What do you have to be thankful for this Thanksgiving?

It might sound trite, but God, family, country, and work top my “to be thankful for” list. But given the state of the economy over the past three years, that last one — work — might not be on this year’s Thanksgiving menu for millions of Americans, while it raises questions and worries for millions more.

Since Thanksgiving three years ago, the U.S. economy has lost more than 7.4 million jobs. And just since April of this year, the labor force has fallen by more than 800,000. The unemployment rate stands at 9.6%, more than double the 4.7% rate in November 2007.

A deep recession and poor recovery have taken their toll. And in midst of this economic mess, federal officials — namely, the Obama White House and Democratic majorities in the U.S. House of Representatives and Senate — have bashed business both rhetorically and in terms of imposing costly tax, regulatory and spending policies.

But if we want a resurgence in job creation, then next year’s new Republican majority in the U.S. House of Representatives, a narrower Democratic edge in the Senate, and President Obama will need to wipe away the hostility, and replace it with a positive business climate.

Indeed, it’s time to show some appreciation for the business community, and that includes the various industries that have been used as political punching bags in recent times, such as the energy, health care, financial, and food sectors.

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As illustrated by the following employment data, thanks are warranted for the role that these industries play in our economy (2007 industry data from the U.S. Census Bureau is latest available). It’s also worth noting how many businesses in such industries rank as small enterprises in contrast to the critics who hurl the “big” business label in a derogatory manner.

For example, coal has been under assault by those subscribing to the manmade global warming theory and advocating government-mandated reductions in CO2 emission reductions. But coal not only is an affordable and abundant energy source, and therefore important to economic growth, but the nation’s 679 coal mining firms employ nearly 80,000 workers. In addition, 94% of these mining enterprises rank as small firms (i.e., employing fewer than 500 employees).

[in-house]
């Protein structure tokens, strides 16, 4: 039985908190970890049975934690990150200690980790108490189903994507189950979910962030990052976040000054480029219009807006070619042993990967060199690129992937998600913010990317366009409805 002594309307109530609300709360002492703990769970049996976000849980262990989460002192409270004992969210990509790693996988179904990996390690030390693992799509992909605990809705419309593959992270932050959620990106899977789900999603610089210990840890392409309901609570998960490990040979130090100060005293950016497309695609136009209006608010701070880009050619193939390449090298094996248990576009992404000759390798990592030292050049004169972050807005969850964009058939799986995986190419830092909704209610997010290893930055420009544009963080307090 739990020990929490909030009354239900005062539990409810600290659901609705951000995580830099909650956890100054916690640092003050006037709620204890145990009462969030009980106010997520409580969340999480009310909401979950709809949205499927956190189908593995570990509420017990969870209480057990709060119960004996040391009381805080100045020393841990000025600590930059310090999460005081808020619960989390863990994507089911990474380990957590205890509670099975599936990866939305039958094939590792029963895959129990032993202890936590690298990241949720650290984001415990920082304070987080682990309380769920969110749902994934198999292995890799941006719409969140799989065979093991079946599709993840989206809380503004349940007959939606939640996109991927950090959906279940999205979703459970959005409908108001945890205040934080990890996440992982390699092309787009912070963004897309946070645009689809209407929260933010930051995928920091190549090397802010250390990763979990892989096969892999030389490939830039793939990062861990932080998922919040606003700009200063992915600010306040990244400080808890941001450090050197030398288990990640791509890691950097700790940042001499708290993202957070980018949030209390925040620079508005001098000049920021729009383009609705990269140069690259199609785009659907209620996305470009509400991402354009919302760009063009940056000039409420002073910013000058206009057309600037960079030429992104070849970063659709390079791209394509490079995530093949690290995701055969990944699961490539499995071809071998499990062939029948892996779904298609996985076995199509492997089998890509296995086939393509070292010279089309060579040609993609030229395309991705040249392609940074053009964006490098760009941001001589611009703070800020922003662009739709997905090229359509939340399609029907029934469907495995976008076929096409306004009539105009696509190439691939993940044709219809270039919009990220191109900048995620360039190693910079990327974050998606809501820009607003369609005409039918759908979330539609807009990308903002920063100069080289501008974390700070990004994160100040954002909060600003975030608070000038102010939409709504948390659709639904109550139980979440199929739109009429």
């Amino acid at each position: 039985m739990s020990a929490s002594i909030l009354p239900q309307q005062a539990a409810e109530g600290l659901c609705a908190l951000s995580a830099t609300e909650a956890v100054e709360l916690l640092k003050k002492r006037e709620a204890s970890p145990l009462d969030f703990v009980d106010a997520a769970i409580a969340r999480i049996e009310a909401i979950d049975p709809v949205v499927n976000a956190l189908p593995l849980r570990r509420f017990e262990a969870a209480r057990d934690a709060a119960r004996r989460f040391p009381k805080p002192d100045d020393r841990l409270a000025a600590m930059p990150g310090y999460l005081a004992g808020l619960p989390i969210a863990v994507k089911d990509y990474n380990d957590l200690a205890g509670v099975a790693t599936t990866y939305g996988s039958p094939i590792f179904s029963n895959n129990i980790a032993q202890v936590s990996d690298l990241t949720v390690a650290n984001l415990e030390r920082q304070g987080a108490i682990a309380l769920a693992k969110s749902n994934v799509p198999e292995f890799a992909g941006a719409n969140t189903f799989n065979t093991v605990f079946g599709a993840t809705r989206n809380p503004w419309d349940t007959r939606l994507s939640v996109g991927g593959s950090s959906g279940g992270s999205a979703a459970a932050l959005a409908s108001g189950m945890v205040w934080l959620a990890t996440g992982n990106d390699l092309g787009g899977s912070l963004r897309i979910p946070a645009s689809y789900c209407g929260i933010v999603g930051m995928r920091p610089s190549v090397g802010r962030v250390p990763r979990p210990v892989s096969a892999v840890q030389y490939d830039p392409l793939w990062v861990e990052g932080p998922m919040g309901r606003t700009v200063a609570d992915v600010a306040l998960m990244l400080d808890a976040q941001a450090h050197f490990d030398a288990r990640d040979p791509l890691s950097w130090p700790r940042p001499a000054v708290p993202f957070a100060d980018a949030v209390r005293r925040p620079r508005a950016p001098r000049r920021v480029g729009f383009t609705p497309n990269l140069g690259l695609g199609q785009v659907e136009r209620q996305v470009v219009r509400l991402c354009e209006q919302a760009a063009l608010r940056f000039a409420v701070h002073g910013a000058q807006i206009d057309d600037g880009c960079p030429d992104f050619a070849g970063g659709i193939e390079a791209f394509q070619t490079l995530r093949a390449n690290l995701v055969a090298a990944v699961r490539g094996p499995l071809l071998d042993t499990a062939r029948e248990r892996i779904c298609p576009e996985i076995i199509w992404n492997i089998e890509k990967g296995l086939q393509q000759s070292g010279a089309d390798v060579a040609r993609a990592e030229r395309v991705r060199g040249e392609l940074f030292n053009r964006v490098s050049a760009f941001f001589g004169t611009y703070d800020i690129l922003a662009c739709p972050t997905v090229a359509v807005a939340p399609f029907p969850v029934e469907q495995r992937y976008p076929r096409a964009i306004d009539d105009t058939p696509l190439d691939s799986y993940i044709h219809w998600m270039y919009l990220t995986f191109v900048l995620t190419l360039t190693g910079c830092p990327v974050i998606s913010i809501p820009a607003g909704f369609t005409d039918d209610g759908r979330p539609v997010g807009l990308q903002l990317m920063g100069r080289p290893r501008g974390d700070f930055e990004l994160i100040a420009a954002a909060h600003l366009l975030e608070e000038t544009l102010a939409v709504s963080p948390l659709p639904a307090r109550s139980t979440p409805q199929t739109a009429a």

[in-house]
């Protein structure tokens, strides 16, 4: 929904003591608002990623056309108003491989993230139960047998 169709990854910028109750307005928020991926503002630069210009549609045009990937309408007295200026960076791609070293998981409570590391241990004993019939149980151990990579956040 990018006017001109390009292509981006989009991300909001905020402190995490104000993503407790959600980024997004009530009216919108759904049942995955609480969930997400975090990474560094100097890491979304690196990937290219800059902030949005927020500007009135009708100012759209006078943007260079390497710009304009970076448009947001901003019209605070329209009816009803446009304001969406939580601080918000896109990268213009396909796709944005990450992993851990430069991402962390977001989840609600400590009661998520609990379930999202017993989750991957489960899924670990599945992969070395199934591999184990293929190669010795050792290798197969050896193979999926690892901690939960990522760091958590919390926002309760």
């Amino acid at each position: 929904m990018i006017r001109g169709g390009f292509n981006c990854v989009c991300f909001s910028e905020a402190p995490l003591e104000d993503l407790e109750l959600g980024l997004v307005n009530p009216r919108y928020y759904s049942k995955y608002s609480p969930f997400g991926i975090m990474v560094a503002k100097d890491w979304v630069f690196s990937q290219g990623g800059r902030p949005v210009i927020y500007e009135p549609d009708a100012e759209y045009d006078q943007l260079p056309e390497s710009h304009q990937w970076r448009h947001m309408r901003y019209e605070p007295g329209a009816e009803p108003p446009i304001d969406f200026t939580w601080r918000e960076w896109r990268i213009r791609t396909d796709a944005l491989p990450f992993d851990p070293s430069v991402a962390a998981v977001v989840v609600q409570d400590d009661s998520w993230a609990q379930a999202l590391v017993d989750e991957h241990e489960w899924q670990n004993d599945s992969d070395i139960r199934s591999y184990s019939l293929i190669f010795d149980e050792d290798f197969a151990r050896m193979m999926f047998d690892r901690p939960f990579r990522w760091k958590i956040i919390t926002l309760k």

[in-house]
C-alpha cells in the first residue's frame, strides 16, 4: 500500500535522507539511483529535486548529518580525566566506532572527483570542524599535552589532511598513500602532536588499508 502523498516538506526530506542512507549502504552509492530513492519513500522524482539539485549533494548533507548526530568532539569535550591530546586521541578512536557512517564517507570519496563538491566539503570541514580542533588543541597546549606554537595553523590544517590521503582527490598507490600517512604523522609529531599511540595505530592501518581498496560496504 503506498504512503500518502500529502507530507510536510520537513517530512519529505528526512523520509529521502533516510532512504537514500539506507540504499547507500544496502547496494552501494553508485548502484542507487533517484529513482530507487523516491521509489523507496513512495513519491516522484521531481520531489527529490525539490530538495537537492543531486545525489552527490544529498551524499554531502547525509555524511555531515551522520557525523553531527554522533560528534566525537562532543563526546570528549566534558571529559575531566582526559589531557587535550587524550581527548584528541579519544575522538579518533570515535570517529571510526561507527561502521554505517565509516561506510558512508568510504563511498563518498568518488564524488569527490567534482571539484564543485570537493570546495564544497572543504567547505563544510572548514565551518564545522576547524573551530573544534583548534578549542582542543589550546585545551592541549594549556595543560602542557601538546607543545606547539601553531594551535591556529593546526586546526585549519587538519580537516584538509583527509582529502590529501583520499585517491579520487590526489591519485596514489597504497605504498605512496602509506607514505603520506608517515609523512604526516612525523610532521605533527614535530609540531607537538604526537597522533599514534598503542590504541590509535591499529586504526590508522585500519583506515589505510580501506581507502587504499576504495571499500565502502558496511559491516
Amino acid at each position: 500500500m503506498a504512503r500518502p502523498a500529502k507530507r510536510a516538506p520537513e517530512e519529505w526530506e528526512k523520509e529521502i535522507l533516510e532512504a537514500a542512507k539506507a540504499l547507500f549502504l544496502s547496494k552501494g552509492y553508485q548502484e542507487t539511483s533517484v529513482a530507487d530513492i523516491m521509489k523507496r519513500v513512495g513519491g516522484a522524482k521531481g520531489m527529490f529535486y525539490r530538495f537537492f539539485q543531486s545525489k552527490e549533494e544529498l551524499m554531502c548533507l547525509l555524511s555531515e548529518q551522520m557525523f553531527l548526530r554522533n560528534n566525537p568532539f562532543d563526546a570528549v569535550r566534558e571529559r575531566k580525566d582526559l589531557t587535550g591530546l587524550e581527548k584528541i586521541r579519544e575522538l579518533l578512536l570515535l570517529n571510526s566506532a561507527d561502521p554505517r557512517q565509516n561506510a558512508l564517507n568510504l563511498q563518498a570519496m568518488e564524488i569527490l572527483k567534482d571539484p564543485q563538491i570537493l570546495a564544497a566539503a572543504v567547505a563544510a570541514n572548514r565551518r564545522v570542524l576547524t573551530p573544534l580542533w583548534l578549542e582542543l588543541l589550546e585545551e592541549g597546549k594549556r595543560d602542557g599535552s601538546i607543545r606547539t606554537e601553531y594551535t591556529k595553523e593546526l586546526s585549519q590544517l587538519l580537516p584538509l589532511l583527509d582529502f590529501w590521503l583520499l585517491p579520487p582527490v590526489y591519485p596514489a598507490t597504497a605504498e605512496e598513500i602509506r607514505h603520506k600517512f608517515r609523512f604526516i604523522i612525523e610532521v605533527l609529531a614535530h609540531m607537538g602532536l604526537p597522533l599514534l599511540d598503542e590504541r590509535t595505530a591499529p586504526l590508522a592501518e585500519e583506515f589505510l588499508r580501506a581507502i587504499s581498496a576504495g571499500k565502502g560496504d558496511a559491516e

The oil and gas industry is not exactly a favorite of the current political leaders as well. Of course, providing the energy to run our vehicles, businesses and homes is critical for day-to-day life and work. Consider that the oil and gas-extraction industry features 6,528 firms (98% ranking as small businesses) that employ almost 142,000 people. For good measure, petroleum refineries number 258 (84% small firms) and employ over 64,000 workers. And more than 66,000 gas station firms — almost all small businesses — have a workforce of nearly 889,000.

On the health care front, the pharmaceutical manufacturing industry has served for years as a favorite target of those favoring big government health care. But shouldn’t it be recognized that these businesses create medicines that improve and save lives? In addition, the 1,502 pharmaceutical makers include 1,349 small firms, and the industry has a payroll of more than 241,000 people.

And as for health and medical insurers — particularly maligned during the political debate over ObamaCare — more than 1,000 firms employ in excess of 414,000 workers.

As for the financial industry, while ignoring the role bad public policy (i.e., laws and policies that detached mortgages and home ownership from economic reality) played in bringing about the credit mess that hit in late summer of 2008, politicians have since zeroed in on financial firms. For example, banks have been saddled with additional regulations. But the additional costs that come with such regulation translate into reduced access to credit for individuals and businesses, particularly smaller firms. As for the industry itself, more than 95% of commercial banks rank as small businesses. And these banks have 1.6 million employees.

Of course, state and local government officials also try to turn various industries into villains. The Nanny State’s health police, for example, have targeted soft drinks as no-noes. For example, writing for the Huffington Post on November 3, Susan Yager complained: “There is no question about it, smoking is bad for your health. But obesity is, perhaps, worse. And yet, we heavily tax tobacco but not soda, and are allowing Big Food to win the fight against an impactful soda tax.” Big Food?

Perhaps dietary decisions should be left to individuals, and are not the business of meddling government.

Keating, chief economist for the Small Business & Entrepreneurship Council, can be reached at rkeating@sbecouncil.org.